Most contact mines were moored to the sea bed with a length of wire attached to a heavy sinker so as to keep them at the desired depth, making them hard to observe and ensuring they would hole ships' hulls below the waterline causing maximum damage.
The main alternatives to the moored mines were the magnetic mine, acoustic mines and those fitted with a delayed action mechanism. The magnetic mine employed an electrical unit which picked up the magnetic field of a ship passing over close to it. When the field was strong enough the mine would explode. Acoustic mines were fitted with an external hydrophone and were triggered by the noise of the ship’s propellers or main engine reacting on a diaphragm in the mine. The sensor could be set to react to a particular type of vessel, such as large merchant vessels.
The delayed action mine was tethered like the contact mine but the cable attaching the mine to the sinker remained short before unspooling at a preset time. This meant the mines so laid would remain on the seabed and thus be difficult to detect before floating up to the desired depth. Delayed mines were most commonly deployed where an enemy would expect mines to be laid, so that any operations to sweep an area suspected of being mined would not reveal their presence. Safe passage could not be guaranteed except straight after sweeping the area.
The most common method of using the Oropesa sweep was by having a number of minesweepers steaming in echelon, each vessel with its bow just inside the area swept by the ship immediately ahead. In theory, only the lead ship would be exposed to unswept water. The shallow draught of a minesweeper (8ft 6inches for HMAS Castlemaine) also afforded it some protection from contact mines which were usually moored a greater depths from the surface to catch deeper draught, fully laden merchant ships.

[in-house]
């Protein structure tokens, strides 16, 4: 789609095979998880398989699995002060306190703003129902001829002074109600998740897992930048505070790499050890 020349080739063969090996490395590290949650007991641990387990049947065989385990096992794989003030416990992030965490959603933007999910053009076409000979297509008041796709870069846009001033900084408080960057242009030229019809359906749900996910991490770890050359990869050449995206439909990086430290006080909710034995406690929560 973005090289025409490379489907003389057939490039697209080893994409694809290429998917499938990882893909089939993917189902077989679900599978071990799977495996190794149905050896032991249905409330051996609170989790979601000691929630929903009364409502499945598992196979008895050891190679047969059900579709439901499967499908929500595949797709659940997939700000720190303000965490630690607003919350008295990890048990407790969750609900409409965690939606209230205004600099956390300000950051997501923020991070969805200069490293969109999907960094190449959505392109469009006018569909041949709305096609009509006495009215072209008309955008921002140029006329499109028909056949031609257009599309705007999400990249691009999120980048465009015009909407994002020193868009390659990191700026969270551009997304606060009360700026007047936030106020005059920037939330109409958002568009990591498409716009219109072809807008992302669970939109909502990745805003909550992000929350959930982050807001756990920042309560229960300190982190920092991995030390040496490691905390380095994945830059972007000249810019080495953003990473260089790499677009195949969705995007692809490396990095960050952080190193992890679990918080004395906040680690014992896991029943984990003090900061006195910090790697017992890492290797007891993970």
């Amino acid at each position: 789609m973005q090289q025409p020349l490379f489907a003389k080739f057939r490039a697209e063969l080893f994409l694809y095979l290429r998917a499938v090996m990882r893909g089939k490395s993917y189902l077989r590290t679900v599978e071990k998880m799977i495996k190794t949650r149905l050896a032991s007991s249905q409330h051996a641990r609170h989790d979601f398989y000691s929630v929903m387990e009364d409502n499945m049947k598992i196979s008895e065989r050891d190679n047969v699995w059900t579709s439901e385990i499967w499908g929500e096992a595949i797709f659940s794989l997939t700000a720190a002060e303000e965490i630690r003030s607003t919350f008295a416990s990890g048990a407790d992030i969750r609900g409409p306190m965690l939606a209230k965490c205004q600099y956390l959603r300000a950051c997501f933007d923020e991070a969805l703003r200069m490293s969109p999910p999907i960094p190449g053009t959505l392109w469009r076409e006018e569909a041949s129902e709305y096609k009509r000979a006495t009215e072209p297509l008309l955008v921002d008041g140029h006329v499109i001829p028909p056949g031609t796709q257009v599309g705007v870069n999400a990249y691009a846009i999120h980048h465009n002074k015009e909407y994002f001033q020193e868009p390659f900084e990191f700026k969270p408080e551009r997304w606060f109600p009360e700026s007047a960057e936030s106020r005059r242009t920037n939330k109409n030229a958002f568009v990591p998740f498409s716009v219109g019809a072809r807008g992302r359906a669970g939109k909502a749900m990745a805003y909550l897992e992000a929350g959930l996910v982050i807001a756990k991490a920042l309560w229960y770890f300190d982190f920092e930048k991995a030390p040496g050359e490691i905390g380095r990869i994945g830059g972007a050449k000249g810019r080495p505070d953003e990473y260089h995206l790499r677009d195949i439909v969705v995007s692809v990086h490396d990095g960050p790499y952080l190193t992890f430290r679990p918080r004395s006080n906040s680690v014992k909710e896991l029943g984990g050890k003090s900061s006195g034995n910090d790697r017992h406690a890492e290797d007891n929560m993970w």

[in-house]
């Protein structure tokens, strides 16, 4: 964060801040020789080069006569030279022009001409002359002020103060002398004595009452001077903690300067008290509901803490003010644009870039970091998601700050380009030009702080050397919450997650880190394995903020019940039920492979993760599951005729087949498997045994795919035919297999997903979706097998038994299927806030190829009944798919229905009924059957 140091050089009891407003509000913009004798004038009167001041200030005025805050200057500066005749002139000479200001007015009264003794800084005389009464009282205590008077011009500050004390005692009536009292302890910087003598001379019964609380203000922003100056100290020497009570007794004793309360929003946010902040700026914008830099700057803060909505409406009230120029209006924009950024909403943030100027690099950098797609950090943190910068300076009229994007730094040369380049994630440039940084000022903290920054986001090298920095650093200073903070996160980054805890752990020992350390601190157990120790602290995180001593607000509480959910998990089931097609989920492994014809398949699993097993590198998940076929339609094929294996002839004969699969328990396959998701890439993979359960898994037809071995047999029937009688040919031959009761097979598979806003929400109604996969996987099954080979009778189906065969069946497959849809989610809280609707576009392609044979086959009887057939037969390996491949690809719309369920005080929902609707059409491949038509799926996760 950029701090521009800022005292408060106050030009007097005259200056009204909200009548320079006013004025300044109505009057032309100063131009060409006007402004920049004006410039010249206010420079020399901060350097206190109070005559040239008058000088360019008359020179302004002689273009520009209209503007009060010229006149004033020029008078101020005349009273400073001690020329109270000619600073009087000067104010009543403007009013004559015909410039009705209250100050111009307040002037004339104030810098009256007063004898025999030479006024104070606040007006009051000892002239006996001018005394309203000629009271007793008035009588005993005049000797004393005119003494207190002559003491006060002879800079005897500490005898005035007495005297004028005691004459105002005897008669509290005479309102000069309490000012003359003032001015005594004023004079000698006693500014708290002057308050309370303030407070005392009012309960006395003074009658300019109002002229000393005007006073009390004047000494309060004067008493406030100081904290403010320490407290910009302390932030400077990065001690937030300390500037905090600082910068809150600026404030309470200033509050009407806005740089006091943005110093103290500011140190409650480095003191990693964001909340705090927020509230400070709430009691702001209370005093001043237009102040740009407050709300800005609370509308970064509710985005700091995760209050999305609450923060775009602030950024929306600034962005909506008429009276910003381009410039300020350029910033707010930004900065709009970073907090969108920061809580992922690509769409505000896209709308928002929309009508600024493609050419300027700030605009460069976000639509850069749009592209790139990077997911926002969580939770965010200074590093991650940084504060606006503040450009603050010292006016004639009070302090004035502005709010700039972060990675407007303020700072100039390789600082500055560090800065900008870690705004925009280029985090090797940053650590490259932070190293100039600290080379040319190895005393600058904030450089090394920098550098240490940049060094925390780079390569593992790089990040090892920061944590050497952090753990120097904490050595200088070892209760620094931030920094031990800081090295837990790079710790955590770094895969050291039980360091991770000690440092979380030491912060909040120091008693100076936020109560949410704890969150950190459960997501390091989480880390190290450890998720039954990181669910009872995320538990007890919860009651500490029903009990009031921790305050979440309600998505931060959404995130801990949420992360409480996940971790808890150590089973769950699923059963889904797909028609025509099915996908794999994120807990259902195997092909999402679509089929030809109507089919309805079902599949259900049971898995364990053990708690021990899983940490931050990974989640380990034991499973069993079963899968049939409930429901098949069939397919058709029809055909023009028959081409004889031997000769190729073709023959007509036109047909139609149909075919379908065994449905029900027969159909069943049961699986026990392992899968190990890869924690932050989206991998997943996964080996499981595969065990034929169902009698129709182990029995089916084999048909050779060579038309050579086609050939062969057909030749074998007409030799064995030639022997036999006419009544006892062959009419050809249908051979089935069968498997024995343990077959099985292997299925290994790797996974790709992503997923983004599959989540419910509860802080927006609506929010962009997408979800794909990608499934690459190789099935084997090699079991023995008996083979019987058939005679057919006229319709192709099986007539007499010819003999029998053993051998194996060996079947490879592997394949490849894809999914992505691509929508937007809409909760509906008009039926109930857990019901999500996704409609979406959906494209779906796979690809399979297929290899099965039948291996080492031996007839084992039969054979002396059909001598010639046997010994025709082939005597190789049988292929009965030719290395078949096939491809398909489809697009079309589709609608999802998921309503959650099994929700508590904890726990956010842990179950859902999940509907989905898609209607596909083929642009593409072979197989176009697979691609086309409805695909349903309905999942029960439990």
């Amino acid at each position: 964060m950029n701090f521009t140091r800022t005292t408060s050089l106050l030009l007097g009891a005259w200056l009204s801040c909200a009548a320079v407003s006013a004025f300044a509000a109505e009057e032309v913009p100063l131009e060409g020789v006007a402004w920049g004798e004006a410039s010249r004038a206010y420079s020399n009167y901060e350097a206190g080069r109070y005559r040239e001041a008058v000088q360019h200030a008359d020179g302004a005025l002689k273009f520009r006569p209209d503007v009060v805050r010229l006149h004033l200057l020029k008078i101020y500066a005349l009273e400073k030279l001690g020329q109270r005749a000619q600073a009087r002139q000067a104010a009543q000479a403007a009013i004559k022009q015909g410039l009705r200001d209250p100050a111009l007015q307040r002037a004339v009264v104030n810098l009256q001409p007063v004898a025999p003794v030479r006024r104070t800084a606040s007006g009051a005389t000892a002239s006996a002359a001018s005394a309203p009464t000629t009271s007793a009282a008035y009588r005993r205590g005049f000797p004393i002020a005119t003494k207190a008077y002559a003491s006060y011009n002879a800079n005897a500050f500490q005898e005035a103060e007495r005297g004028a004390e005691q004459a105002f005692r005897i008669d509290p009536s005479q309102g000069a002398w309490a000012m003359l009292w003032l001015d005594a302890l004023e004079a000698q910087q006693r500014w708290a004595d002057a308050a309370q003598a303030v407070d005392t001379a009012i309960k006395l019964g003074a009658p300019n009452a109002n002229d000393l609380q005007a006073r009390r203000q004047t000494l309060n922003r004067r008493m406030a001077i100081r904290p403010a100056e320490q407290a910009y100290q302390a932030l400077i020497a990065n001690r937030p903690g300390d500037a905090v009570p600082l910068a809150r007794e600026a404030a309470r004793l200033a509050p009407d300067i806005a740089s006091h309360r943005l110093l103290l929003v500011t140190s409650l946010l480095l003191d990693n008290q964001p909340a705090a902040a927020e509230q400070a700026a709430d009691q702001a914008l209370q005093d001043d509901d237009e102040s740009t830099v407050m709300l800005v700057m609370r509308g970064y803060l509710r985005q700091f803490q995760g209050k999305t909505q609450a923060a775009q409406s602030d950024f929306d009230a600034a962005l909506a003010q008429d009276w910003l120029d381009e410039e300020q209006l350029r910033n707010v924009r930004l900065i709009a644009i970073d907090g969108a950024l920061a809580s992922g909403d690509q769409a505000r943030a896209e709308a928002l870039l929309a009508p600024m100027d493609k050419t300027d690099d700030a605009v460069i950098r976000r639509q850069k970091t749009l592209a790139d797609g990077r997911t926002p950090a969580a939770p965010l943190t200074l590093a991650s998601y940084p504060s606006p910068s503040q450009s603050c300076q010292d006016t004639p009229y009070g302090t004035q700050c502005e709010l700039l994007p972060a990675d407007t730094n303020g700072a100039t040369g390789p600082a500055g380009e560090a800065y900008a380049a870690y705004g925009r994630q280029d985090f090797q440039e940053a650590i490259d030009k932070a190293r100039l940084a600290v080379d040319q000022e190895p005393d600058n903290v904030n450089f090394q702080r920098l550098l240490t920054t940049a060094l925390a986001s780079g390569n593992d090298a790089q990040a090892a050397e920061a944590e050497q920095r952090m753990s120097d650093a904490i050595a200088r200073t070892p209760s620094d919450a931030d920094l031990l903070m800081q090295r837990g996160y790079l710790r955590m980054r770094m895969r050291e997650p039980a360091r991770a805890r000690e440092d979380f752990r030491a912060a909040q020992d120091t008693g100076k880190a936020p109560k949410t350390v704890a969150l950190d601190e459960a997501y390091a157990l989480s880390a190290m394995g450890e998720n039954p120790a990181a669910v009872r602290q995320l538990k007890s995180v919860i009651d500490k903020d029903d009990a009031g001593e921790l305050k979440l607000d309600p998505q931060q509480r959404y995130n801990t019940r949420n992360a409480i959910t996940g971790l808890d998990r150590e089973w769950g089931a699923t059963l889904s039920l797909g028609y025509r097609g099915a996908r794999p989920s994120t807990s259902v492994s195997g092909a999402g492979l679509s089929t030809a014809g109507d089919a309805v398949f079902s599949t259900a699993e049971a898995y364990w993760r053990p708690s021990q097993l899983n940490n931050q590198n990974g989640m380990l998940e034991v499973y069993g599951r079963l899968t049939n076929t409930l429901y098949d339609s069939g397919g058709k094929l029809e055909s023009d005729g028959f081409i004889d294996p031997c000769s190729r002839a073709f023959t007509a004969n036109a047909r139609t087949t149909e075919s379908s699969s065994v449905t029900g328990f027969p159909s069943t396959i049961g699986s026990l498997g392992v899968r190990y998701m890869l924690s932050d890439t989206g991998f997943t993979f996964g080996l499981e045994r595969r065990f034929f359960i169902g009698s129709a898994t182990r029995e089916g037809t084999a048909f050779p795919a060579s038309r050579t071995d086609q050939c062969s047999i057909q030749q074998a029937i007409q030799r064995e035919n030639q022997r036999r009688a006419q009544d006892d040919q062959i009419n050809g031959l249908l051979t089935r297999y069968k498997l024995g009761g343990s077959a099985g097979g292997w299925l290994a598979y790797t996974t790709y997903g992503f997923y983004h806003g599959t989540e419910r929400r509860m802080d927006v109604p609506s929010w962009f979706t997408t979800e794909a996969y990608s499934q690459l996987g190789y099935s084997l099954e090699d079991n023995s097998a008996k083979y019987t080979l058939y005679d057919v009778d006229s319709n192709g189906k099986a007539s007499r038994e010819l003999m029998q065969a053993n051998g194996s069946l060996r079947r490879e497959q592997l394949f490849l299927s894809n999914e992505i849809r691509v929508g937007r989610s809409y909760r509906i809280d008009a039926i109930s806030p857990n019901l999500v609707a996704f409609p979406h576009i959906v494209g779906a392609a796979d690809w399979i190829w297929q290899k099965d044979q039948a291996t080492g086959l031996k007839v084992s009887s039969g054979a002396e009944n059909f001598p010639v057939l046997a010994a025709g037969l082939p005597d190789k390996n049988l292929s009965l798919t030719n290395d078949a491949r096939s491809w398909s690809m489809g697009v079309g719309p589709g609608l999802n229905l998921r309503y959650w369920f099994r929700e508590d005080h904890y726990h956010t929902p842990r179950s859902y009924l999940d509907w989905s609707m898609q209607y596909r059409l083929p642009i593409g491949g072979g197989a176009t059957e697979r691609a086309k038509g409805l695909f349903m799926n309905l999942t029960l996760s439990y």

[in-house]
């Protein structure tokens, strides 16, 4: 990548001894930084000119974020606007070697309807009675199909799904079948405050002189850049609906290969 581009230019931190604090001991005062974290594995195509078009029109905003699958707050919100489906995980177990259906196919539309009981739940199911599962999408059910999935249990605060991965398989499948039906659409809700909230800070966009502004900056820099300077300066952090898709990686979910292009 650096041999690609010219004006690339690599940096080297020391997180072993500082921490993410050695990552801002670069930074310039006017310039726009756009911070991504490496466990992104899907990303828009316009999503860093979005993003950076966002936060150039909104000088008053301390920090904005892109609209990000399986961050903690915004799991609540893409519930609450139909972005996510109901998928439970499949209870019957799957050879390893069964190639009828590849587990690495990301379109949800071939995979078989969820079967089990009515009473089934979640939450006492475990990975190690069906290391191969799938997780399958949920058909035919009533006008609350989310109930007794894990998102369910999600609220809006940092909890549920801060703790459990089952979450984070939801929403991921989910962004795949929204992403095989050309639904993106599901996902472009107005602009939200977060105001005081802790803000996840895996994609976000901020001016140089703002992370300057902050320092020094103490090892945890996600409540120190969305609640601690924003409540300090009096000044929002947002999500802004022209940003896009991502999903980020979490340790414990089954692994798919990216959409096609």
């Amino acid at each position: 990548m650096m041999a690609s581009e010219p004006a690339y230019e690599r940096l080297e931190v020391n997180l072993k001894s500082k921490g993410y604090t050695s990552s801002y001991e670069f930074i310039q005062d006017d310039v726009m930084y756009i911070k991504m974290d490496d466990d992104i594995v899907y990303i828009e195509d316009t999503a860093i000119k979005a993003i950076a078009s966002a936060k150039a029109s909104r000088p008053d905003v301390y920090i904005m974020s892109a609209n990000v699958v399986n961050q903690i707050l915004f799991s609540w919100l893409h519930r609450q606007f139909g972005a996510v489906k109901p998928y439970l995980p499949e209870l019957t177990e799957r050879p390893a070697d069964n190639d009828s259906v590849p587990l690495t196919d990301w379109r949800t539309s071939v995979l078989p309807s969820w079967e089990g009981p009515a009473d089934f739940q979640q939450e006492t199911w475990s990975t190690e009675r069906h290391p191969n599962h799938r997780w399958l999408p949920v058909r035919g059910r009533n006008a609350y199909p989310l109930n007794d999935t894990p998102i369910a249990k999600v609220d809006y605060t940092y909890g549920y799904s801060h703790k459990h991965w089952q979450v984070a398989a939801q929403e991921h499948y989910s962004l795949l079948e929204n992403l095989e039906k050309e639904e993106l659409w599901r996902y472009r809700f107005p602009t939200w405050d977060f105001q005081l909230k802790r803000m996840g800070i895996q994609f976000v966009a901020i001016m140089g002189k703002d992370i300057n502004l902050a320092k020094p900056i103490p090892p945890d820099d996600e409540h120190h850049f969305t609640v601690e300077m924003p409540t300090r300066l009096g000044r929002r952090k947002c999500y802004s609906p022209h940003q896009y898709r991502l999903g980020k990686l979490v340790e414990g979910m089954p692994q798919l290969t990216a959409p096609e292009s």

HMAS Castlemaine was also fitted to operate an L.L. sweep. This was the basic sweep against magnetic mines. It consisting of a pair of insulated and buoyant electrical cables towed astern of the minesweeper. By pulsing the power on and off, a changing magnetic field was created astern which fired the mines.
HMAS Castlemaine was fitted to operate a SA type C sweep oscillator type audio-frequency for acoustic mines. This device consisted of one or two Fessenden oscillators fitted inside the stem, in a flooded forepeak. The diaphragm of the oscillator was of 36 inches diameter and produced a beating sound similar to that of a hammer. The underwater noise set off acoustic mines at a safe distance from the ship.